In other words, you’ll never be able to do it on your own power. You’ll never be enough. You MUST have the strength of the Lord in order to overcome and master the flesh. Because He is virtuous, you will be virtuous. Because He has power over the flesh, you can have power over the flesh. Because He is clean, you can be clean. But you MUST be enveloped in His love.

Faith beyond Intellectual Understanding

I’m not going to say this is a new concept for me, but perhaps it is one that I have somehow limited to an intellectual understanding only.  The objective of the Lord in working with us is to change our hearts, to cause us to be born again, to receive that baptism by fire, to be cleansed from the effects of sin, every whit. But I know it’s simply not something I can do on my own.

I suppose for me, my intellectual strength has become a liability in this area. I just can’t seem to get past the idea that I know it must happen, but I don’t understand how to make it happen. I pray for it, I fast for it, I do all within my power to serve, to bless others, to be kind and unselfish, and in short, to live my life in a way that I think would be pleasing and to invite the Lord’s presence.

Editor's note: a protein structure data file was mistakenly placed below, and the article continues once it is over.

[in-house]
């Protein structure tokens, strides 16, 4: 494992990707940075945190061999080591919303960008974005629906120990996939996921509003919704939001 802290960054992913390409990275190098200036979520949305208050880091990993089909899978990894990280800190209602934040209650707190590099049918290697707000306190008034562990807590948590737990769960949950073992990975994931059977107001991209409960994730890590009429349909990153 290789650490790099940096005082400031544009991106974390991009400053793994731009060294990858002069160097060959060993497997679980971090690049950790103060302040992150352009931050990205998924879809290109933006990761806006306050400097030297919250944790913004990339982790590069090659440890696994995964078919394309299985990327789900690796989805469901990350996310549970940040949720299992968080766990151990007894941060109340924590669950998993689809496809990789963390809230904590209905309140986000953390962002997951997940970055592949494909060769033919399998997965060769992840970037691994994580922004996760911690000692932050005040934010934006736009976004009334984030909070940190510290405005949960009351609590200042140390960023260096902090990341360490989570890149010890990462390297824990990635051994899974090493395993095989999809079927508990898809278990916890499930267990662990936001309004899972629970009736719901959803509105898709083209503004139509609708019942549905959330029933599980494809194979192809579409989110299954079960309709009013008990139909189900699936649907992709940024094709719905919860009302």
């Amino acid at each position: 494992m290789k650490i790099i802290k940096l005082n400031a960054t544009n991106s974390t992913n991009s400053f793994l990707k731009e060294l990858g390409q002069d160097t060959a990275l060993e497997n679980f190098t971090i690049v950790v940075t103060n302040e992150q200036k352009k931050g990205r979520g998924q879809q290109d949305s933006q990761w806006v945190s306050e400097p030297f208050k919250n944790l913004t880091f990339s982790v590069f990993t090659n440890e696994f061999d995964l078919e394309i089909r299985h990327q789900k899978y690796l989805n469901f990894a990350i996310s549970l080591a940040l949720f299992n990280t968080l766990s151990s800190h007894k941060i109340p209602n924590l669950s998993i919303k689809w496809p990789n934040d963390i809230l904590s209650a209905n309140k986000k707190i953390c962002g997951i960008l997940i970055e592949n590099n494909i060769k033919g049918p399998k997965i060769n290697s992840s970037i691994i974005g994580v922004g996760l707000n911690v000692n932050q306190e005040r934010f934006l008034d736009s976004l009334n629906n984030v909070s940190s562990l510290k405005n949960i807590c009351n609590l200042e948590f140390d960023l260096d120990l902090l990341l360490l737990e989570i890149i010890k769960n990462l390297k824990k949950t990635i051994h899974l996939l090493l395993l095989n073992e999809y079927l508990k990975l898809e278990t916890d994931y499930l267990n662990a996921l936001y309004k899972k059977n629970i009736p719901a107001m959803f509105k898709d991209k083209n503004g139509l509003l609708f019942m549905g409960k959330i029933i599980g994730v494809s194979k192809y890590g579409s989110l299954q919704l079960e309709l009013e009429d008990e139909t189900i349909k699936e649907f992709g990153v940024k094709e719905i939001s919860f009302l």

I Must be Missing Something

I confess I am still struggling. I guess what I’m saying is that I know the answer to happiness, but even after nearly forty years of repenting, I haven’t quite figured out how to make this a real day to day power that gives me the strength to say that I am redeemed of the Lord and have His strength and power with me. I take the sacrament each week and feel strengthened, but still…

I’ll bet some of you are slapping your hand to your head and saying to yourself, “Tim, you just don’t get it. It’s so easy. Here’s all you have to do…” I would love to hear from you. I’ve been working on this for most of my life and still feel the pains of an anguished soul every time the topic comes up in a priesthood meeting. How can I ensure the Lord is dwelling within me?